14 ETHICAL PRACTICE DOCUMENTATION OF CLIENT RECORDS ACCURATE & REFLECTS THE SERVICES PROVIDED DATED TIMELY DOCUMENTATION IN RECORDS TO FACILITATE THE DELIVERY OF SERVICES & TO ENSURE CONTINUITY DOCUMENTATION SHOULD PROTECT CLIENT’S PRIVACY & SHOULD ONLY INCLUDE INFORMATION THAT IS DIRECTLY RELEVANT TO THE DELIVERY OF SERVICES SIGNATURE OF STUDENT INTERN AND SUPERVISOR DEPENDING ON POLICY OF AGENCY DOCUMENTATION ON SUPERVISORY LOG & FIELD HOURS

15 STUDENT – FIELD INSTRUCTOR/TASK SUPERVISOR RELATIONSHIP SUPERVISION CAN BE DEMANDING, YET SATISFYING & INSPIRING IT IS A JOB THAT TAKES SENSITIVITY, SKILL, COMMON SENSE, COMMITMENT, GOOD SENSE OF HUMOR, INTELLIGENCE TEACHING ASPECT OF SUPERVISION SUPERVISION IS A WAY TO GIVE BACK TO THE PROFESSION – IT IS ALSO BEING A “GATEKEEPER”

16 STUDENT-FIELD EDUCATOR INSTRUCTOR/TASK SUPERVISOR RELATIONSHIP  THE VICARIOUS LIABILITY DOCTRINE PROTECTS THE RIGHTS OF CLIENTS TO RECEIVE QUALIFIED SERVICE AND THE RIGHTS OF STUDENTS TO RECEIVE ADEQUATE AND COMPETENT SUPERVISION.  THE VICARIOUS RESPONSIBILITY DOCTRINE DOES NOT RELEASE STUDENTS FROM LIABILITY BUT SPREADS THE RESPONSIBILITY TO THE SUPERVISOR.

17 STUDENT-FIELD EDUCATOR INSTRUCTOR/TASK SUPERVISOR RELATIONSHIP  THE VICARIOUS RESPONSIBILITY DOCTRINE ALSO SPREADS RESPONSIBILITY TO THE AGENCY ADMINISTRATION, FIELD STAFF, SCHOOL ADMINISTRATION, OR ANYONE INVOLVED WITH THE STUDENT.  THE SUPERVISOR IS ULTIMATELY RESPONSIBLE FOR THE WORK THAT IS ASSIGNED TO AND DELEGATED TO STUDENTS.

18 VICARIOUS LIABILITY SUPERVISORS CAN MANAGE VICARIOUS LIABILITY—WHILE INCREASING THE LIKELIHOOD OF A FAVORABLE RULING IN THE EVENT OF A MALPRACTICE ACTION—IN SEVERAL WAYS: CLEARLY DEFINED POLICIES AND EXPECTATIONS; AWARENESS OF HIGH-RISK AREAS; PROVISION OF APPROPRIATE TRAINING AND SUPERVISION NASW INSURANCE TRUST

19 VICARIOUS LIABILITY UNDERSTANDING SUPERVISEE STRENGTHS AND WEAKNESSES AS PRACTITIONERS DEVELOPING AN ADEQUATE FEEDBACK SYSTEM SUPERVISORS KNOWING THEIR OWN RESPONSIBILITIES NASW INSURANCE TRUST

20 ETHICAL PRACTICE & THE LAW LEGISLATION ESTABLISHES MINIMUM STANDARDS FOR CONSUMER PROTECTION LEGISLATION IS BASED ON “THOU SHALLS” & “THOU SHALL NOTS” MOST ETHICAL DECISIONS ARE MORE COMPLICATED THAN “THOU SHALLS” MANY COURTS OF LAW RELY UPON PROFESSIONAL CODES OF ETHICS AS PRACTICE STANDARDS THE LEGAL CONTEXT OF THE SOCIAL WORK PROFESSION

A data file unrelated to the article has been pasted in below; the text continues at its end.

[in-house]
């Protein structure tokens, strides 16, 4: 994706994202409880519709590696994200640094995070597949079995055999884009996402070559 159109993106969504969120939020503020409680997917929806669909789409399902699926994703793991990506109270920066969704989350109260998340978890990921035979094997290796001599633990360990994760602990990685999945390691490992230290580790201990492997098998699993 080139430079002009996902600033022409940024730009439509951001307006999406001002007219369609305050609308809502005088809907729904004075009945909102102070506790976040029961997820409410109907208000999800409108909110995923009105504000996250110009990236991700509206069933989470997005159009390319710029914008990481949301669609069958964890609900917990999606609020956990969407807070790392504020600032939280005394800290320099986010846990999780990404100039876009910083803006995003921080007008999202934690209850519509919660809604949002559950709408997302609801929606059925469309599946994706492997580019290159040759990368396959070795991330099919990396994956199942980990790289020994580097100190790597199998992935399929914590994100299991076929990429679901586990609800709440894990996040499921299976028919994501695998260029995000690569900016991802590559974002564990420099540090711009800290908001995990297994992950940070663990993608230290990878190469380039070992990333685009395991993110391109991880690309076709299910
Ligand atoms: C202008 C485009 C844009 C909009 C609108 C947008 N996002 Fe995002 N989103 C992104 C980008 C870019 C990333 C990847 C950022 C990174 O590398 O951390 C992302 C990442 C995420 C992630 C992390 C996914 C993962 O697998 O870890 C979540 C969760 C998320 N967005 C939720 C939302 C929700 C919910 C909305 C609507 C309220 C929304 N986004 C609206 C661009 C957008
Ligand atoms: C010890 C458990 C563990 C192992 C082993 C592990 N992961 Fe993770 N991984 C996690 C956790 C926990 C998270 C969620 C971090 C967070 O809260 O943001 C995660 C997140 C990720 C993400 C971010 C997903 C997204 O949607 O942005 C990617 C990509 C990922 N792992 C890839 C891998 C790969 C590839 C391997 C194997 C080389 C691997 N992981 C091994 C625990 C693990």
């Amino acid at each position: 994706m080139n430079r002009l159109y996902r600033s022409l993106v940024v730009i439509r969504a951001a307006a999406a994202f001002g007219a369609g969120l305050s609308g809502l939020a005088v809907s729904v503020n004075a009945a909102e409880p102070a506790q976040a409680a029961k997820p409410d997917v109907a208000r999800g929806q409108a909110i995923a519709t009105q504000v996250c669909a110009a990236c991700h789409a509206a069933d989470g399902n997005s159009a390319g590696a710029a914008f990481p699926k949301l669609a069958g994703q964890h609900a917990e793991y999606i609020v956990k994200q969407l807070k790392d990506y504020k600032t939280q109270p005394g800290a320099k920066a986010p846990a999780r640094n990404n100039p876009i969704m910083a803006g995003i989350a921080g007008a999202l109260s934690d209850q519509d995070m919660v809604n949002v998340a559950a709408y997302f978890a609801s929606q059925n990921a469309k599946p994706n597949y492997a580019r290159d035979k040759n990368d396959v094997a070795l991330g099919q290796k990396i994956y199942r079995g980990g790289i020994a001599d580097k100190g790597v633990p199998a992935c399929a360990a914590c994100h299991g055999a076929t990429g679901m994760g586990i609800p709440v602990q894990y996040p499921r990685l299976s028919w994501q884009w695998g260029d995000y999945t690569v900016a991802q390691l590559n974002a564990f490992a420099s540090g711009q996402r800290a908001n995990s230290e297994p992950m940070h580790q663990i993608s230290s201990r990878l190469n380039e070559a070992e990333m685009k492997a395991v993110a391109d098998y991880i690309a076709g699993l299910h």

21 LEGAL CONCERNS  WILL I BE SUED?? ◦ A GROWING NUMBER OF SOCIAL WORKERS ARE BEING SUED FOR MALPRACTICE ◦ MALPRACTICE & PROFESSIONAL NEGLIGENCE FALL UNDER A CATEGORY OF LAW KNOWN AS TORT LAW  TORT LAW ◦ A TORT IS A PRIVATE OR CIVIL WRONG OR INJURY THAT RESULTS FROM ACTIONS OTHER THAN BREACH OF A FORMAL LEGAL CONTRACT & THE COMMISSION OF A CRIME (GARTHWAIT, 2012, P. 157)

22 MALPRACTICE  IS A FORM OF NEGLIGENCE THAT OCCURS WHEN A SOCIAL WORKER, OR ANY OTHER PROFESSIONAL, ACTS IN A MANNER INCONSISTENT WITH THAT PROFESSION’S STANDARD OF CARE AND CAUSES HARM TO A CLIENT THROUGH A LACK OF CARE OR SKILL.  ACTS OF COMMISSION OR OMISSION 22

23 LEGAL CONCERNS  WHETHER A BREACH OF DUTY HAS OCCURRED IS DETERMINED BY MEASURING THE ALLEGEDLY HARMFUL ACT OR OMISSION AGAINST PUBLISHED STANDARDS OF PRACTICE, AGENCY POLICY, & THE PERFORMANCE OF SOCIAL WORKERS IN SIMILAR SETTINGS.  THE CLIENT’S INJURY MUST BE ONE THAT WOULD NOT HAVE OCCURRED HAD IT NOT BEEN FOR THE SOCIAL WORKER’S NEGLIGENCE. (SHEAFOR & HOREJSI (2008) IN GARTHWAIT, 2012, P.157)

24 TO BE SUCCESSFUL IN A LAWSUIT: THE PLAINTIFF’S (CLIENT) ATTORNEY MUST PROVE FOUR POINTS: THE SOCIAL WORKER HAD A PROFESSIONAL OBLIGATION OR DUTY TO PROVIDE THE PLAINTIFF WITH A CERTAIN LEVEL OF SERVICE, A CERTAIN STANDARD OF CARE, OR A CERTAIN MANNER OF PROFESSIONAL CONDUCT. THE SOCIAL WORKER WAS NEGLIGENT OR DERELICT IN HIS OR HER PROFESSIONAL ROLE BECAUSE HE OR SHE DID NOT LIVE UP TO THIS RECOGNIZED OBLIGATION OR DUTY, STANDARD OF CARE, OR EXPECTED PROFESSIONAL CONDUCT.

25 TO BE SUCCESSFUL IN A LAWSUIT: ◦ THE PLAINTIFF SUFFERED INJURY OR HARM (E.G., PHYSICAL, MENTAL, EMOTIONAL, OR FINANCIAL) AS A RESULT OF WHAT THE SOCIAL WORKER DID (ACT) OR DID NOT DO (OMISSION) AND THIS ACT OR OMISSION HAD A FORESEEABLE HARMFUL CONSEQUENCE FOR THE PLAINTIFF ◦ THE SOCIAL WORKER’S ACT OR OMISSION WAS A DIRECT OR PROXIMATE CAUSE OF THE HARM EXPERIENCED BY THE PLAINTIFF. (GARTHWAIT, 2012, P. 157)

26 EVERY TIME THERE IS A LAWSUIT, IT NOT ONLY DAMAGES THE INDIVIDUAL, IT ALSO DAMAGES THE PROFESSION.

27 VICARIOUS OR INDIRECT LIABILITY ANYONE CAN BE HELD PARTIALLY ACCOUNTABLE FOR MALPRACTICE ACTIONS (ACTS OF OMISSION OR COMMISSION) OF SUBORDINATES, ASSISTANTS, STUDENTS, SUPERVISEES, OR EVEN COLLEAGUES.

28 DIRECT LIABILITY SUPERVISORS MAY BE HELD LIABLE FOR NEGLIGENT SUPERVISORY PRACTICES SUCH AS:  ALLOWING A SUPERVISEE TO PRACTICE OUTSIDE YOUR AND/OR HIS/HER SCOPE OF PRACTICE  NOT PROVIDING CONSISTENT TIME FOR SUPERVISION SESSIONS  LACK OF EMERGENCY COVERAGE AND PROCEDURES  LACK OF SUFFICIENT MONITORING OF SUPERVISEE’S PRACTICE AND/OR DOCUMENTATION  LACK OF CONSISTENT FEEDBACK PRIOR TO EVALUATION  VIOLATION OF PROFESSIONAL BOUNDARIES IN THE SUPERVISORY RELATIONSHIP